February 21, 2010 in Sports

Not for the skittish

Unpredictable skicross offers more mature flavor than snowboardcross
Will Graves Associated Press
File Associated Press photo

Skicross, which tends to attract veteran skiers whose downhill days are waning, challenges its competitors with banked turns, blind jumps and little room to maneuver among rivals.
(Full-size photo)


Through Saturday

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WEST VANCOUVER, British Columbia – As a rule, Daron Rahlves likes to scare himself at least once a day.

No problem, dude, skicross has your back.

After he spent a decade blistering the slopes at 90 mph in the downhill, you’d think Rahlves wouldn’t be bothered by the relatively pedestrian speeds of skicross.


“I get more nervous in the start gate in skicross than Alpine skiing,” the American said.

Maybe it’s because in downhill, it’s just you and the mountain. In skicross it’s you, the mountain, a couple of dozen twists and turns and three other racers determined to beat you to the finish line.

“You never know what’s going to happen in front of you, and you need to be prepared for that and to adjust very quickly,” Rahlves said.

The sport was added to the games following the overwhelming popularity of snowboardcross, which made a splash in Turin four years ago. The men race today, with the women hitting Cypress Mountain on Tuesday.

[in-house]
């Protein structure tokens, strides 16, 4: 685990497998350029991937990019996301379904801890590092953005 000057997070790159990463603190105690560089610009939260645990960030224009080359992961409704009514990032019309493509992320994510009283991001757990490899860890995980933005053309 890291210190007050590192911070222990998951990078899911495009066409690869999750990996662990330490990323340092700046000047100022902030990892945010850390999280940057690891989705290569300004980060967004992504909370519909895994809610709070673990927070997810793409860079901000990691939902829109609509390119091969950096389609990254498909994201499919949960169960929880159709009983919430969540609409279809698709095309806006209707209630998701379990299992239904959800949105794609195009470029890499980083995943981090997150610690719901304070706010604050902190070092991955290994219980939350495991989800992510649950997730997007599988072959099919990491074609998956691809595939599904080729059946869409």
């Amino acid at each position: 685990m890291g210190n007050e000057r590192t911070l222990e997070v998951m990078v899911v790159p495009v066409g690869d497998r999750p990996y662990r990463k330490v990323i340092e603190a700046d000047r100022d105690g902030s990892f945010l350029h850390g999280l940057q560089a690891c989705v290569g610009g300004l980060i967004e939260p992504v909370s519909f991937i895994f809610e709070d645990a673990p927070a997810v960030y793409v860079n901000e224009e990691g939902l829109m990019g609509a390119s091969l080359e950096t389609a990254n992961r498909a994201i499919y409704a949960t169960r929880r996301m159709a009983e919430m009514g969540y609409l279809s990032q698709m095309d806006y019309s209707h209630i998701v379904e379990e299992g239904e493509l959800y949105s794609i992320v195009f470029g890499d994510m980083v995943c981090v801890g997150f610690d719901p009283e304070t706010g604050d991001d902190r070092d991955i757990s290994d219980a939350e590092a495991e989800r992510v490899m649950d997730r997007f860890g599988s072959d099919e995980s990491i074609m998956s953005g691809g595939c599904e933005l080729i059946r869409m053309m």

Yet there is a decided difference between the two, from the age of the average competitors to the uniform.

Snowboardcross is populated by mostly 20ish riders who dash down the hill in baggy snowpants and are known to drop in a funky board-grab or two.

Not in skicross. Many of the top racers are like the 36-year-old Rahlves, former Alpiners who switched in part because they were on the back end of their Alpine careers or were simply lured by the new opportunity.

Including Rahlves and teammate Casey Puckett, six of the world’s top-12 ranked men in skicross are former downhill skiers in their 30s.

The women’s side is a little younger, but not much. Canadian Ashleigh McIvor, 26, teammate Kelsey Serwa, 20, and Ophelie David, 33, of France are considered the top contenders.

While Alpine success can certainly help in skicross, it doesn’t guarantee a thing. Skiing off a cliff is difficult, but skicross adds banked turns, blind jumps and racing within inches of a competitor.

“There’s not that many guys that are good at this,” said Canadian Stanley Hayer, who is 36. “It takes a totally different skill set. You can be a great giant slalom skier and totally (stink) at skicross.”

Maybe, but old habits tend to die hard for some racers who made the transition.

Though the sport is considered a freestyle event, some skicrossers have tried to turn it into Alpine with jumps, ditching the baggy pants that are de rigueur in snowboarding for the sleeker and more aerodynamic outfits preferred in events like downhill.

This season, the International Ski Federation had to strictly enforce rules about the design and makeup of uniforms.

Americans Rahlves and Puckett will sport outfits similar to those of the moguls team, not the red-hot snow jeans the snowboarders wore.

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